The Messenger 06.11.13
MEMPHIS — Better Business Bureau of the Mid-South is warning consumers to be wary of door-to-door magazine sales companies making emotional pitches but failing to deliver any magazines.
The sales pitches vary, but often include that the salesman is working to further his education or earn points toward winning a college scholarship or a trip. In other cases, the pitch plays upon consumers’ patriotism, with the salesman showing a military ID or stating that he or she was formerly in the military.
“Because sales representatives are typically young adults, victims readily believe the potentially fictitious sales pitches. They often pay up to several hundred dollars by personal check given directly to the sales reps,” said Randy Hutchinson, BBB of the Mid-South president. “Experience tells us that warmer weather brings an increase in this type of scam.”
BBB of the Mid-South has received five complaints about one such Memphis-based company — UC Entrepreneurs (http://www.bbb.org/memphis/business-reviews/magazines-sold-door-to-door/uc-entrepreneurs-in-memphis-tn-44051376?isbureau=Y&language=1). The company failed to respond to any of the complaints and has an F rating. All of the complainants told BBB that they paid for magazine subscriptions that never arrived. Some sales reps claimed to be working to further their education or win scholarships while others claimed to be active-duty or retired military.
A Germantown woman became alarmed when her check cleared her bank within an hour. The two young men who approached her said they were selling magazines in exchange for a scholarship to college. Two emails to the company elicited no response, nor did a certified cancellation letter which was returned marked “No such address.”
Consumers from 15 states have complained about the company Opportunity Sales (http://www.bbb.org/memphis/business-reviews/magazines-sold-door-to-door/opportunity-sales-in-memphis-tn-44055391?isbureau=Y&language=1), a business with addresses in both Memphis and Michigan City, Ind. Consumers told BBB the sales representatives used high-pressure and misleading sales tactics to sell magazine subscriptions and books that were never delivered. Complaints also allege the company does not return phone calls and the phone and fax numbers provided on the receipts do not belong to the company. Opportunity Sales has responded to some, but not all, of the 43 complaints brought to their attention by BBB and has an F rating.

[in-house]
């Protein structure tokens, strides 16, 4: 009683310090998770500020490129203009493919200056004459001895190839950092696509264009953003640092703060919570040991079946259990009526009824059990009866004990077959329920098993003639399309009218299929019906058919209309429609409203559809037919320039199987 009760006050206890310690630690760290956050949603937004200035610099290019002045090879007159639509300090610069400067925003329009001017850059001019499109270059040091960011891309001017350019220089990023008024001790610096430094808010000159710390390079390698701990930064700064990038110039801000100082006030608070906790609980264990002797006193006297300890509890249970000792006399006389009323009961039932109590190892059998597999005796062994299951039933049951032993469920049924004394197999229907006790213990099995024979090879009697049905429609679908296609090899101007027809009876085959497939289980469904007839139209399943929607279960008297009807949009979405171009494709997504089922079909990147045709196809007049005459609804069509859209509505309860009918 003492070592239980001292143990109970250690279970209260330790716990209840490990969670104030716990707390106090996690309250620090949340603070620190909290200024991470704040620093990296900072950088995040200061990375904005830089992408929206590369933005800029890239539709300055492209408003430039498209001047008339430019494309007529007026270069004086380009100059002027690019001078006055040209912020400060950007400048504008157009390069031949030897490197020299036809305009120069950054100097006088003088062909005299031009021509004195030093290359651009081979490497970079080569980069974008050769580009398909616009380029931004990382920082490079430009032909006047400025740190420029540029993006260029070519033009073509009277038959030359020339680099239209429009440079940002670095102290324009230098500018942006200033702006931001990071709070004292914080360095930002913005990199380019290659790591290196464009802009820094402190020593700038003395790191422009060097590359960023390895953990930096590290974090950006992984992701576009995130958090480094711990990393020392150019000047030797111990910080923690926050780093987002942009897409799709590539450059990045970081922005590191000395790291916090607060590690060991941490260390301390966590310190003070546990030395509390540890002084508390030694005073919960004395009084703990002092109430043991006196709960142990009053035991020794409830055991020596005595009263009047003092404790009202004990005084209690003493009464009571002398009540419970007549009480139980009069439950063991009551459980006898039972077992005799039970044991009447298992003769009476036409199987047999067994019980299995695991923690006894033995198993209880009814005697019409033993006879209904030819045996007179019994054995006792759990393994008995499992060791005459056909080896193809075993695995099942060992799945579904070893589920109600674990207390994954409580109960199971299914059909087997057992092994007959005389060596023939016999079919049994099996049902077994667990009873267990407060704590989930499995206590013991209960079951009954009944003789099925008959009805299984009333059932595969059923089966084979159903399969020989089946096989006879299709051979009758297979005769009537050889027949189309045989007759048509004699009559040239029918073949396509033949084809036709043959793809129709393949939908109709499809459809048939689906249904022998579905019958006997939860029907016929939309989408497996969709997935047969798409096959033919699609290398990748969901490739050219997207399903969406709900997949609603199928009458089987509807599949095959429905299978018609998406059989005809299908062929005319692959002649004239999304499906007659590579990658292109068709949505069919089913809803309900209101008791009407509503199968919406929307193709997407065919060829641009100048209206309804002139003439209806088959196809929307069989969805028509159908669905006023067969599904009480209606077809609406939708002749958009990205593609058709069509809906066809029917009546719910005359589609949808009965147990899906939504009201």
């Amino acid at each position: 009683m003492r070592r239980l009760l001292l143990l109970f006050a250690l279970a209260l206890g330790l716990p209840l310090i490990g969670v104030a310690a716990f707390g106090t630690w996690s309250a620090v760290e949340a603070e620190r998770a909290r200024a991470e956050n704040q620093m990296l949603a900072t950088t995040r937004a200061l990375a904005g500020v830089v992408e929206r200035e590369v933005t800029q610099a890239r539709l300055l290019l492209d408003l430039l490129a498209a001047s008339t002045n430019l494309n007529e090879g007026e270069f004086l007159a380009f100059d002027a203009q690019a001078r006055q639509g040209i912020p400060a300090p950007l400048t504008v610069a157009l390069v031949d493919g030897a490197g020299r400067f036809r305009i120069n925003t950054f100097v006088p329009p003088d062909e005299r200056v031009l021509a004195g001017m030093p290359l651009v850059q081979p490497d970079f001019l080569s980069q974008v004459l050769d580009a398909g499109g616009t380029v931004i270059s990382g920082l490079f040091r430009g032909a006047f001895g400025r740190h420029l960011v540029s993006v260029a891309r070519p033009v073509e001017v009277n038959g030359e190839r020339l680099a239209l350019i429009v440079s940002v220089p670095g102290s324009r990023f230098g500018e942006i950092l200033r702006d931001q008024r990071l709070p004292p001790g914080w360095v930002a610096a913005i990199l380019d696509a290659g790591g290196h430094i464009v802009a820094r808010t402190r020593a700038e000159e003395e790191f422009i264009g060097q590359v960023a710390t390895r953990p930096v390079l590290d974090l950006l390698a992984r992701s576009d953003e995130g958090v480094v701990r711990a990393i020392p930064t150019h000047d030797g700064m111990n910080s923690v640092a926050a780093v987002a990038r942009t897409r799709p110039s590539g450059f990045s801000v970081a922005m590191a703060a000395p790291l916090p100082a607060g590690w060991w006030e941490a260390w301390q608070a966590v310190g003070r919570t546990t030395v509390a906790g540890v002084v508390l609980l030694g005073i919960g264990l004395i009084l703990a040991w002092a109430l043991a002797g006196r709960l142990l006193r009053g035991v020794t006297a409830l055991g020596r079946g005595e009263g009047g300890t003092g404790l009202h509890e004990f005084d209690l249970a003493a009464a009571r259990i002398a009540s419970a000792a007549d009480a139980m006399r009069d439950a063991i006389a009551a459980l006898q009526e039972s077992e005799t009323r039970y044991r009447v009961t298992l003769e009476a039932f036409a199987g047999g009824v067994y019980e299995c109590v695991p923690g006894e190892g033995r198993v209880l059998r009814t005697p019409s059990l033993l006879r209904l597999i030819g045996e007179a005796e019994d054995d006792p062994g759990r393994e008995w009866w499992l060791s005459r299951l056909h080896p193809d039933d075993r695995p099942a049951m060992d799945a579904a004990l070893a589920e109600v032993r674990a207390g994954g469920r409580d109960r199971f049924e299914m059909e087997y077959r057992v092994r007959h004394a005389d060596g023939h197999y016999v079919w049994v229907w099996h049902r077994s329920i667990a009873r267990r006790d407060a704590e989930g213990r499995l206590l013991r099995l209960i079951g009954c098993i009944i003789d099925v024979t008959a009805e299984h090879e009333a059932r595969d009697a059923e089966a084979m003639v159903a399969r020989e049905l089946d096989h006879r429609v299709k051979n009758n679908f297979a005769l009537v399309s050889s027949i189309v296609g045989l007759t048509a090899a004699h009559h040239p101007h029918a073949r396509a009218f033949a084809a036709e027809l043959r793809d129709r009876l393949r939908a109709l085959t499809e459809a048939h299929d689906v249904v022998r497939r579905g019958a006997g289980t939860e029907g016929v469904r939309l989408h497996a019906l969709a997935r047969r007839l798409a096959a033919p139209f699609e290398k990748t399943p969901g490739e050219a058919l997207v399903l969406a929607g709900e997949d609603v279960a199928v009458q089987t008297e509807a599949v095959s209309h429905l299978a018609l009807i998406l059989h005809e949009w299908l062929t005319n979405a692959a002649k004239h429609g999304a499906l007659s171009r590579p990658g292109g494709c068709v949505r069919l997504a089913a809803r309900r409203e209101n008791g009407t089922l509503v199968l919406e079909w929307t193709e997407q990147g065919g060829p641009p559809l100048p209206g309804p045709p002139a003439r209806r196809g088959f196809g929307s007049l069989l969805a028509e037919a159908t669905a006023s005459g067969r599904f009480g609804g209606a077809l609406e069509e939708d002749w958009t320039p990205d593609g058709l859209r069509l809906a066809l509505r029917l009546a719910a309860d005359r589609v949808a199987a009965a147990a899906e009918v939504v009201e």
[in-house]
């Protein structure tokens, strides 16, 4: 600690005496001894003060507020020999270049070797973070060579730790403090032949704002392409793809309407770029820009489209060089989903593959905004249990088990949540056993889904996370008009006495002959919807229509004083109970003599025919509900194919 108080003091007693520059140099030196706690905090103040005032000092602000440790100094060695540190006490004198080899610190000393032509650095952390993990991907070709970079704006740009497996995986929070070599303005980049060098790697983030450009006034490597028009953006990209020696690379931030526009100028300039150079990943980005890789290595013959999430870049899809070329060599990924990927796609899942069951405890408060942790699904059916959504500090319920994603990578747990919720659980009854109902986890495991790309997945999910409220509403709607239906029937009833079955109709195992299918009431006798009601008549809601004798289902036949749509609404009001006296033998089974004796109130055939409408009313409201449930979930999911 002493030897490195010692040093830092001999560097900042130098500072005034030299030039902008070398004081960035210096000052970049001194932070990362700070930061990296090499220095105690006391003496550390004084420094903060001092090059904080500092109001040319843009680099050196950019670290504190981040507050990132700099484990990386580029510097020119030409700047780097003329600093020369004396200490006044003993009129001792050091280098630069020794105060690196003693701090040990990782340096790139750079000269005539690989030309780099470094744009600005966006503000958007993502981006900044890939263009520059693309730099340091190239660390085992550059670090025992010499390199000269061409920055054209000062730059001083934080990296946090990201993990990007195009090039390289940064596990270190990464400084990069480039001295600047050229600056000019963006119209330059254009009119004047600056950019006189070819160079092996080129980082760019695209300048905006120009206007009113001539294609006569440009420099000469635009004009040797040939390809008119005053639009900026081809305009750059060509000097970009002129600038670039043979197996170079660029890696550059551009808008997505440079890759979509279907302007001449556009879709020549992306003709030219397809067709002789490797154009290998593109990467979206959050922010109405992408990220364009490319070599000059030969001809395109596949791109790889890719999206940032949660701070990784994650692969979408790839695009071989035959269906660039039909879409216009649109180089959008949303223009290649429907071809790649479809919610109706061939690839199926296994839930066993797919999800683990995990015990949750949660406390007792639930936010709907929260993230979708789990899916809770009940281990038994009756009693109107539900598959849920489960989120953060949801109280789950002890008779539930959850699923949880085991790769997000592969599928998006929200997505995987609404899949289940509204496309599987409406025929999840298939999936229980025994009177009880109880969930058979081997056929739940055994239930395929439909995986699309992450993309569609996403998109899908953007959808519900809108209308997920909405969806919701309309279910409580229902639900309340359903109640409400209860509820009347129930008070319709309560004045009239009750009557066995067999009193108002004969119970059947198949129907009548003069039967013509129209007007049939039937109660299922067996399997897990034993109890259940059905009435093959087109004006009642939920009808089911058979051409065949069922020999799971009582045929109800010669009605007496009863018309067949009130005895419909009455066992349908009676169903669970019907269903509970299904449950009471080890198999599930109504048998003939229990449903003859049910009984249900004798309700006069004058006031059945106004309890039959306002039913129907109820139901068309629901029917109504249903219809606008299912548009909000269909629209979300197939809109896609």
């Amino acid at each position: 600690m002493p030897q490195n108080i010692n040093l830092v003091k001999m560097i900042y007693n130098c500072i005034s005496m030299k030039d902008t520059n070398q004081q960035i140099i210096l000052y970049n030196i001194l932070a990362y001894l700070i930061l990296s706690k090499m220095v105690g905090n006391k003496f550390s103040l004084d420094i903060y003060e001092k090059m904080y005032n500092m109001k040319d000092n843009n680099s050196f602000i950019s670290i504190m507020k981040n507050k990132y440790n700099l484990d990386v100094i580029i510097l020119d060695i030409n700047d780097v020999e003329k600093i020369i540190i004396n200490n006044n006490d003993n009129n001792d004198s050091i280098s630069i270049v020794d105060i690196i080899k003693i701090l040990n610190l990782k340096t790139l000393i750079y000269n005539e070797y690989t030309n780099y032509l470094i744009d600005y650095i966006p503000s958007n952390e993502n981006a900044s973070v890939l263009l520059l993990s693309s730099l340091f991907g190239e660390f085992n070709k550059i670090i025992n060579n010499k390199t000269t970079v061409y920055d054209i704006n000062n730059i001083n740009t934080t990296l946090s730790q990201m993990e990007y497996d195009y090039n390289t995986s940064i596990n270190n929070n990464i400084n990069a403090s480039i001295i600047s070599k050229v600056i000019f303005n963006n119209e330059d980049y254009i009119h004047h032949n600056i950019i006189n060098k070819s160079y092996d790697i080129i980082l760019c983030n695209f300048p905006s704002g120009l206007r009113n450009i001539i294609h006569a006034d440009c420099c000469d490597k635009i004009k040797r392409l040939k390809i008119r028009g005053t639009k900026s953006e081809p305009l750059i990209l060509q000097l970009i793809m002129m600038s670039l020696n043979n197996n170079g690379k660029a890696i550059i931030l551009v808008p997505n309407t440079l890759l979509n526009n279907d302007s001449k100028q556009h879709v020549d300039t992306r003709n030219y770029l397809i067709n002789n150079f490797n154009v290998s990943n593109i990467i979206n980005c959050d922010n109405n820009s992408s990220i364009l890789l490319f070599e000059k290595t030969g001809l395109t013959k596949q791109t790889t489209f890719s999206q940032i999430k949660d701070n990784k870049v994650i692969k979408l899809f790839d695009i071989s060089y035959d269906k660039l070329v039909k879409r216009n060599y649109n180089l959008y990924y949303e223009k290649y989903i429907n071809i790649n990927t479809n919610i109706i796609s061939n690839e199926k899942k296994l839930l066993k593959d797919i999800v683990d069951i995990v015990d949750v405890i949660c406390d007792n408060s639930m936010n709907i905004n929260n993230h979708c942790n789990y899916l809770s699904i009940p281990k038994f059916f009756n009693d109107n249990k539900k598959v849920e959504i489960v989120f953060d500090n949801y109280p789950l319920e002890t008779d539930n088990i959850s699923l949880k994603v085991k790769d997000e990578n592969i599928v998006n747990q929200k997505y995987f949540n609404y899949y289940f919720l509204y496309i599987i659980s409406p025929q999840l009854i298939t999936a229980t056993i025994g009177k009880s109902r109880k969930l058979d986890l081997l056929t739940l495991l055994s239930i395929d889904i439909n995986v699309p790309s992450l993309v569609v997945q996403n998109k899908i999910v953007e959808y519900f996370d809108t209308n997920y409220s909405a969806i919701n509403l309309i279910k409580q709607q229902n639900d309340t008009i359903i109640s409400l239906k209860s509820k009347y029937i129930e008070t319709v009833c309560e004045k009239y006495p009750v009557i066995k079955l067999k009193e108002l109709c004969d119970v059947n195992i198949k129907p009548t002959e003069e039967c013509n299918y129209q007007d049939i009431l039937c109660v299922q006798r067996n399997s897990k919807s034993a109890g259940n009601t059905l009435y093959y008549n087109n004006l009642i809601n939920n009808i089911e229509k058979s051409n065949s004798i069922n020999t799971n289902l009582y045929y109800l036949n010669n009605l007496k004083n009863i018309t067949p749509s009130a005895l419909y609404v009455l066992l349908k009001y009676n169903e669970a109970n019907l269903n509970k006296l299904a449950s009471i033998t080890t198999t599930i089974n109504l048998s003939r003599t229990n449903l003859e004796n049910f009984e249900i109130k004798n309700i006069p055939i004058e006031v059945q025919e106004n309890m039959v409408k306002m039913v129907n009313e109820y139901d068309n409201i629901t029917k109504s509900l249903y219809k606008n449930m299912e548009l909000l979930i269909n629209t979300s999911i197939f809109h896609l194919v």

BBB of the Mid-South issued a separate consumer alert about Opportunity Sales in September 2012. That alert can be read in its entirety on the website http://memphis.bbb.org/article/bbb-consumer-alert-opportunity-sales-earns-f-rating-with-the-bbb-37148.
Memphis area consumers also complained about MidWest Circulation LLC (http://www.bbb.org/kansas-city/business-reviews/magazines-subscription-agents/midwest-circulation-llc-in-cameron-mo-99150659), based in Cameron, Mo., whose tactics include using door-to-door sales reps to sell magazine subscriptions that never arrive.
Two Mid-South victims were bilked by door-to-door sales reps claiming to work for MidWest Circulation LLC. The company has an F rating with the Kansas City, Mo., BBB (http://kansascity.bbb.org/), which has processed 164 complaints against the business. Sixty-two of those complaints remain unanswered and another 15 remain unresolved.
According to a Cordova woman, the two young men who knocked on her door said each sale earned them points towards college scholarships and subscriptions that were donated to a children’s hospital earned triple points.
“They asked me my favorite color because they said I’d receive a thank-you card from the children,” she told BBB. She agreed to donate the subscriptions. “I will never know if the ones I ordered were received, but I’m guessing not, based on previous experiences by others,” she said.
BBB offers the following advice to avoid getting scammed by a door-to-door magazine sales rep:
• Be wary of high pressure sales pitches that use emotion to sell their products.
• Practice a refusal script prior to opening the door to a salesman. Saying, “I never make those decisions without consulting my husband/son/sister” may be enough to send the salesman on to the next house.
• Always research the company with the Better Business Bureau at bbb.org (or m.bbb.org on a smart phone) before writing a check for a magazine subscription. It’s quick and easy and it’s free.
• The Federal Trade Commission’s (http://ftc.gov/) Three-Day Cooling-Off Rule (http://www.consumer.ftc.gov/articles/0176-protections-home-purchases-cooling-rule) gives the customer three days to cancel purchases over $25 that are made in their home.
• Victims of fraudulent magazine sales can file complaints with BBB at bbb.org.